SAN ANTONIO — At the end of their first season at Loyola in 2015, Donte Ingram and Ben Richardson proudly raised the College Basketball Invitational trophy above their heads. As freshmen, they played a huge role in the Ramblers’ first postseason appearance since 1985.
As seniors three years later, Ingram and Richardson raised an NCAA South Regional championship trophy above their heads after helping Loyola reach its first Final Four since 1963.
On Saturday, the two heard their names announced in the Ramblers’ starting lineup before the game against Michigan. They played their last game for Loyola in front of 68,257 spectators at the Alamodome.
That would have seemed like a dream four years ago, especially when their first game at Gentile Arena in 2014 drew a crowd of only roughly 1,470 spectators.
Ingram and Richardson remember the dark ages of Loyola basketball, when the only media outlet that consistently covered the team was the student newspaper. The fan turnout was even more disappointing. As Ingram said, the Ramblers were lucky to get ‘‘maybe 100 [fans] on a good day’’ to attend their home games.
‘‘Me and Ben have been in this together since Day 1,’’ Ingram said. ‘‘Me and him are the only guys on the team that have seen all this come up from Day 1, along with coach [Porter Moser], and we’ve come a long way.’’
Their legacies in the program are cemented. The two, who are the only four-year Ramblers on the roster, ended their careers with 89 victories, which are the most in a four-year span since freshmen became eligible to play in the 1970s.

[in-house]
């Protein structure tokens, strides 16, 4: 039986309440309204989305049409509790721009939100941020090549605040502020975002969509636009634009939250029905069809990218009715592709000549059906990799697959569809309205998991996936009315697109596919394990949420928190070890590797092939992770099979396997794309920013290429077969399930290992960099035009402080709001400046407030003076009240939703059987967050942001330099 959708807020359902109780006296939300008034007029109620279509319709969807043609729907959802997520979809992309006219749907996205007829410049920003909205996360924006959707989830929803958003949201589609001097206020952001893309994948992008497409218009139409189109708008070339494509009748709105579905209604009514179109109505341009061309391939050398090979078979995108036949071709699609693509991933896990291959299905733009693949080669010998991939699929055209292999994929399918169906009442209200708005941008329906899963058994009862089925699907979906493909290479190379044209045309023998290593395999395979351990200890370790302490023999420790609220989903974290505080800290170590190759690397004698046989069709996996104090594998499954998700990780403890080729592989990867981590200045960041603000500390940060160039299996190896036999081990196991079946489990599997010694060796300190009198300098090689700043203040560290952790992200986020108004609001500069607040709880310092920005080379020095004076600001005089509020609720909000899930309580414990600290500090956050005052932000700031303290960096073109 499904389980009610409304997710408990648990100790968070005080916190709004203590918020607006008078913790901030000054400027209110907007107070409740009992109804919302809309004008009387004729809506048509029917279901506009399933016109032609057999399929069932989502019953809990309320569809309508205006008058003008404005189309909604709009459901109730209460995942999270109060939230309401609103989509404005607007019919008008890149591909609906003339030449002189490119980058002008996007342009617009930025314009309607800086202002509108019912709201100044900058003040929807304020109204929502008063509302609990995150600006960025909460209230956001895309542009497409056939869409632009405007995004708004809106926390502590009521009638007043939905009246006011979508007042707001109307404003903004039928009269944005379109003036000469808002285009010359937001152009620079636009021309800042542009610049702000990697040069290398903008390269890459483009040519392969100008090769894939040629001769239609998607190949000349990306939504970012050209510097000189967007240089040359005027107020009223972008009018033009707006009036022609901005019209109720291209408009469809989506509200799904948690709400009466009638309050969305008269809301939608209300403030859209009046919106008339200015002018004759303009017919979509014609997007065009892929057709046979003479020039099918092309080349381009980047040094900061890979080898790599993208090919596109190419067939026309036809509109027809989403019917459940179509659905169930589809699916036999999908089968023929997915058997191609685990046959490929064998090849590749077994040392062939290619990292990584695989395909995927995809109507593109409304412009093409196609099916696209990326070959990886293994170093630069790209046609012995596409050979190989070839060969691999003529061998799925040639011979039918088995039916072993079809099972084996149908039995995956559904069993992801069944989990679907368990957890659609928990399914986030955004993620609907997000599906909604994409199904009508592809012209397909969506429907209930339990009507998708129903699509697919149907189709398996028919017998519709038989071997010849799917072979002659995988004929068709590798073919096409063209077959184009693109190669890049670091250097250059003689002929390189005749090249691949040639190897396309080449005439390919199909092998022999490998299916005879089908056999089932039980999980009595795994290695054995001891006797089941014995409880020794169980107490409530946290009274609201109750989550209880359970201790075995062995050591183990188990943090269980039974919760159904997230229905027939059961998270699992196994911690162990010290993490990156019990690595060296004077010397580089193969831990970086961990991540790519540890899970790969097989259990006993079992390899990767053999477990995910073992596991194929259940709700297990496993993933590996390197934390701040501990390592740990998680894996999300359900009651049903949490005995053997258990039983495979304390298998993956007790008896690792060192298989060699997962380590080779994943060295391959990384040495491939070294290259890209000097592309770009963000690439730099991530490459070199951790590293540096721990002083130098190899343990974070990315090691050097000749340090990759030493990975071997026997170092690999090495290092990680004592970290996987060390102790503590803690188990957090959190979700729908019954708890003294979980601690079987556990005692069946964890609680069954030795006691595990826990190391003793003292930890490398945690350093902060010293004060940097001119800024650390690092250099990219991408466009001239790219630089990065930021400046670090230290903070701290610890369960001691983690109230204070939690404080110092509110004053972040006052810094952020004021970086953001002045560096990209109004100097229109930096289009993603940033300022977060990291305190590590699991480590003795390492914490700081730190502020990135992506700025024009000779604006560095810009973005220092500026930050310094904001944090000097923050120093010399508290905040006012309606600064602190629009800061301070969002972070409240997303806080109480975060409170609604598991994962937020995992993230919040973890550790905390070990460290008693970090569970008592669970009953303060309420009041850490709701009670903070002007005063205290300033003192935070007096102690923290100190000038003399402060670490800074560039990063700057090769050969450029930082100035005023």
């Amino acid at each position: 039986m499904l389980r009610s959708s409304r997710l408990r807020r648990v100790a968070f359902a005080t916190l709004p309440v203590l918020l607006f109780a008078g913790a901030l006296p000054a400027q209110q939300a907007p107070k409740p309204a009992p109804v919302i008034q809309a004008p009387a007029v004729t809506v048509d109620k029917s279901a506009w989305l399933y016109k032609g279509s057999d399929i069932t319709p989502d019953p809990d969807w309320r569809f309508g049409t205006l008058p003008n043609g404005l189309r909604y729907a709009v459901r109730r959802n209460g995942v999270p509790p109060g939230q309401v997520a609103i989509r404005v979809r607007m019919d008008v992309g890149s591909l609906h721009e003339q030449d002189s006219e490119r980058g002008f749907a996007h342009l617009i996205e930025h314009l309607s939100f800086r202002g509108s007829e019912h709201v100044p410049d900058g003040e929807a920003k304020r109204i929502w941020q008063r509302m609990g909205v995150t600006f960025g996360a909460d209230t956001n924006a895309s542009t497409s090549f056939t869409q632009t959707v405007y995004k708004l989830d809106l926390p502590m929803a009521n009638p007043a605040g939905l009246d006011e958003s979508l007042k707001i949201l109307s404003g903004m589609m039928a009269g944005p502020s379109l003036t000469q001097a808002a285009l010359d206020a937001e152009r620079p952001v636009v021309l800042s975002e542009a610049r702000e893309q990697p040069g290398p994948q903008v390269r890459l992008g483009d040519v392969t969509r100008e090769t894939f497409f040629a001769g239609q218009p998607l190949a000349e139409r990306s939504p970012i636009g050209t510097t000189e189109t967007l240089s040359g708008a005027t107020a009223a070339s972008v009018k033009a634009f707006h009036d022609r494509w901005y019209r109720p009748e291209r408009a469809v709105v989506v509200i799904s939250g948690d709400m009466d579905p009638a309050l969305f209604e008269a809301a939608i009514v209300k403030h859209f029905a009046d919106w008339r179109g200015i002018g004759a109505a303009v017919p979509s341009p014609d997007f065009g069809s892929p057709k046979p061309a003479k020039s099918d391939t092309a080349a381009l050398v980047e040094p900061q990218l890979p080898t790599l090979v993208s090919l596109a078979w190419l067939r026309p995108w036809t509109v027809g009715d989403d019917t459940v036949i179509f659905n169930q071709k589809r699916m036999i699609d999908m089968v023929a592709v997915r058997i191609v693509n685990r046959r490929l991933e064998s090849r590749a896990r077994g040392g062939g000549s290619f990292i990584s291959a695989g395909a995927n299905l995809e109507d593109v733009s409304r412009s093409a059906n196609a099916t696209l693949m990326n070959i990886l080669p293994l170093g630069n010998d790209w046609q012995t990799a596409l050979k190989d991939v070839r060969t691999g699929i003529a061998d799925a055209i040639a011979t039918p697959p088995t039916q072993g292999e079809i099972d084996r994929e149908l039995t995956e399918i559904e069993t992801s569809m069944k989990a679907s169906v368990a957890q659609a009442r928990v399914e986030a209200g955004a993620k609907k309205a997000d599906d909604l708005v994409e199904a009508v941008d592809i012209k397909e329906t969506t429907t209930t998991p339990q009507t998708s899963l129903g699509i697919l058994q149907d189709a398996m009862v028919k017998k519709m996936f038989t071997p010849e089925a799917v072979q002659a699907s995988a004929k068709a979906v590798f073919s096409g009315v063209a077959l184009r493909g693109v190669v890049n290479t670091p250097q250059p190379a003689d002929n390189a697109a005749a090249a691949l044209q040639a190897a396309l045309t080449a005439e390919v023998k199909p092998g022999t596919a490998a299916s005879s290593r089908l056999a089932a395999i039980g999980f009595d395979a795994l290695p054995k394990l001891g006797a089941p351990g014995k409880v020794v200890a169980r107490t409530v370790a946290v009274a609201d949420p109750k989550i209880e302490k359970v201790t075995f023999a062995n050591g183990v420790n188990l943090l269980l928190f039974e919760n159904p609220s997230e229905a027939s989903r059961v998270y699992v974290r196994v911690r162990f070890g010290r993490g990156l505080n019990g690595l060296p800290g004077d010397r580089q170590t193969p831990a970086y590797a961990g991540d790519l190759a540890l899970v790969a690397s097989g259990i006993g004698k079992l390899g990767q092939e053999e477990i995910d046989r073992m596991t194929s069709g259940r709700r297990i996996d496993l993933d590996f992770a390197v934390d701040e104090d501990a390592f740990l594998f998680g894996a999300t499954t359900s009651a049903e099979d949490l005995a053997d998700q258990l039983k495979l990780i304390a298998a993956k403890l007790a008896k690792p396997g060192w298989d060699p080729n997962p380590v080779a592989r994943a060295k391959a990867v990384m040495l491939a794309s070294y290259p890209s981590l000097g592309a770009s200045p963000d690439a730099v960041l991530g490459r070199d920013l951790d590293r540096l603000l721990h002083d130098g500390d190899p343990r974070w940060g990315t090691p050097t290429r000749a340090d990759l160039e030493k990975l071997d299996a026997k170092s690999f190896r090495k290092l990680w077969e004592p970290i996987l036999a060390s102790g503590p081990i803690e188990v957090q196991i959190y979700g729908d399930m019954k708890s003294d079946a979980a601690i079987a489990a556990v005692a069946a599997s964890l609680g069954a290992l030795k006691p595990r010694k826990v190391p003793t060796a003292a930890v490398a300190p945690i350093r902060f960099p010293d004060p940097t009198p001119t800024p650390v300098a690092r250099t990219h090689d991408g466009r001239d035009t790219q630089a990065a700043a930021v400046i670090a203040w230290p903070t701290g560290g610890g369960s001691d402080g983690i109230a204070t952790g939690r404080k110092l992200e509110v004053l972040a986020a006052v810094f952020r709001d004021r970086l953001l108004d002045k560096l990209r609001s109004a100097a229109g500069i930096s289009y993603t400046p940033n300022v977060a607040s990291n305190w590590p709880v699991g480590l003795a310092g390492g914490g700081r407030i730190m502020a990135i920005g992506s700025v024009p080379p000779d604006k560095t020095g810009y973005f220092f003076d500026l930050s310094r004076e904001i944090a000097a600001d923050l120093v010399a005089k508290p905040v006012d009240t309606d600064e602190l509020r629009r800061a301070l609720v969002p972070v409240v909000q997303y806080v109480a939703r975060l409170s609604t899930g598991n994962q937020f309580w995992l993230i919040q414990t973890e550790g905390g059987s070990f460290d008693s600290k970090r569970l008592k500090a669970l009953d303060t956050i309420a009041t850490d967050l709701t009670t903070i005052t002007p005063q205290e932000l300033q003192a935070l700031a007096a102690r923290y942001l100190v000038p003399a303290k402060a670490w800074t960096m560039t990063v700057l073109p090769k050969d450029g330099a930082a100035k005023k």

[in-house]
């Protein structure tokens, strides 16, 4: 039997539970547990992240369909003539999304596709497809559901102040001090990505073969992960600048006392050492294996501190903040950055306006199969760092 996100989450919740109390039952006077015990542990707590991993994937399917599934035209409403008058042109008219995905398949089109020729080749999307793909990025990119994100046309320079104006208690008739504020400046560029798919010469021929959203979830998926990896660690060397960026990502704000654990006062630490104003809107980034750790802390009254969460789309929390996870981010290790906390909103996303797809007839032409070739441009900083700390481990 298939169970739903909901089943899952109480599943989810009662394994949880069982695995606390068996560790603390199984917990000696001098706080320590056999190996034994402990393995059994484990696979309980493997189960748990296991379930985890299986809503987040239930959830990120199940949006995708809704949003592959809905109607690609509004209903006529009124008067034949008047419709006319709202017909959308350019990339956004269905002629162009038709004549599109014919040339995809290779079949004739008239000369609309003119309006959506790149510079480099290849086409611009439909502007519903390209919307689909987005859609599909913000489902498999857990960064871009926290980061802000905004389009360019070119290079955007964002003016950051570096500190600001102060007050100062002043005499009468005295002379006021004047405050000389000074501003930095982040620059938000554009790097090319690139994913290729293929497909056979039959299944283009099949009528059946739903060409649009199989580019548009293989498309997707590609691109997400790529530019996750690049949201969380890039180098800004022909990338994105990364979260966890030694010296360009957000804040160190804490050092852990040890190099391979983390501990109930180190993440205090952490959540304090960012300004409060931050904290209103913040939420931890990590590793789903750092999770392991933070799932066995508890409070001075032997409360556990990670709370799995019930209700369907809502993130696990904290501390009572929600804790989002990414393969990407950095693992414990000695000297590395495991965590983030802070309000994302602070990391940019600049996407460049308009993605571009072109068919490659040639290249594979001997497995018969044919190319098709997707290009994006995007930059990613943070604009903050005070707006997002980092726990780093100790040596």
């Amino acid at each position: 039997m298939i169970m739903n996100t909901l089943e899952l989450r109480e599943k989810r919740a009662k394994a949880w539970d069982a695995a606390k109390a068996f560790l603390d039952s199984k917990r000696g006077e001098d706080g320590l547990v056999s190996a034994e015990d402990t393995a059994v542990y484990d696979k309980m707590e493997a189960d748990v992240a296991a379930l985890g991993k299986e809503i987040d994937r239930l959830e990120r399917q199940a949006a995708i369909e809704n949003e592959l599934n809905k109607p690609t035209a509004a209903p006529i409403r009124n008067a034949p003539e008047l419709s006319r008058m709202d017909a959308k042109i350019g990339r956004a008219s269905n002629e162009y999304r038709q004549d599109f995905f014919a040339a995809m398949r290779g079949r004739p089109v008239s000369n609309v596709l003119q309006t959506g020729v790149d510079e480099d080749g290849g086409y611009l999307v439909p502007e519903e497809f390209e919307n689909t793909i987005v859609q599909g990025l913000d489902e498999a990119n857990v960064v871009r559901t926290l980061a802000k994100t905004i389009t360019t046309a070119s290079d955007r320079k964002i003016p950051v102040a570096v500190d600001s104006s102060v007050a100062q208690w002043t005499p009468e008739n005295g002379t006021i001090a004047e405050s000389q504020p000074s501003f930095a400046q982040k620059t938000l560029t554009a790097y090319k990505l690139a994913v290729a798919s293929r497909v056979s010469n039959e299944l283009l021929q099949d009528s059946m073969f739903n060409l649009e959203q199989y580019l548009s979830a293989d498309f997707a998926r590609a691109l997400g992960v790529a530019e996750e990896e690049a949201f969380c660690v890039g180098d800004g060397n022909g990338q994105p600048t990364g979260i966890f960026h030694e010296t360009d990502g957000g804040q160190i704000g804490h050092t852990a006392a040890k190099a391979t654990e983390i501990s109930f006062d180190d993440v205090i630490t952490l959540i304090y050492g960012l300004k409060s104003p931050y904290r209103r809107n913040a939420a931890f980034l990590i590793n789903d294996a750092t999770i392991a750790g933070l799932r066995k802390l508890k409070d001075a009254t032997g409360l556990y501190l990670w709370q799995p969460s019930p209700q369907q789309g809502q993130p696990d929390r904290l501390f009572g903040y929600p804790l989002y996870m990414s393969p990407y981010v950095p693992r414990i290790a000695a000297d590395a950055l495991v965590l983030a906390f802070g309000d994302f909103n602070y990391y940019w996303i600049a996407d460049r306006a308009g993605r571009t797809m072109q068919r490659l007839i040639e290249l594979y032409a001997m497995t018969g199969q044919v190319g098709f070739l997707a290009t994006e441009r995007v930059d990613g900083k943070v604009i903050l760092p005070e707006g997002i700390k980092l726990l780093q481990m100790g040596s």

‘‘These guys are just so high-character,’’ Moser said. ‘‘But what they did is very hard to do. They left an impact on this school, this student body.
‘‘Look at the ride the student body went on. Look at the ride the alumni went on from coast to coast. Look at the perception of people looking at what they did and how they did it. I mean, leaving an impact like that, they changed the perception of Loyola.’’
After the Ramblers’ loss, it was hard for Ingram and Richardson to process how they will be remembered.
‘‘It hurts right now, and we’re disappointed,’’ Richardson said. ‘‘But we’re going to be able to have a lot of pride in the fact that we made a name for ourselves and kind of let the whole country know what we’re about and worked hard for it. And we earned everything that we got.’’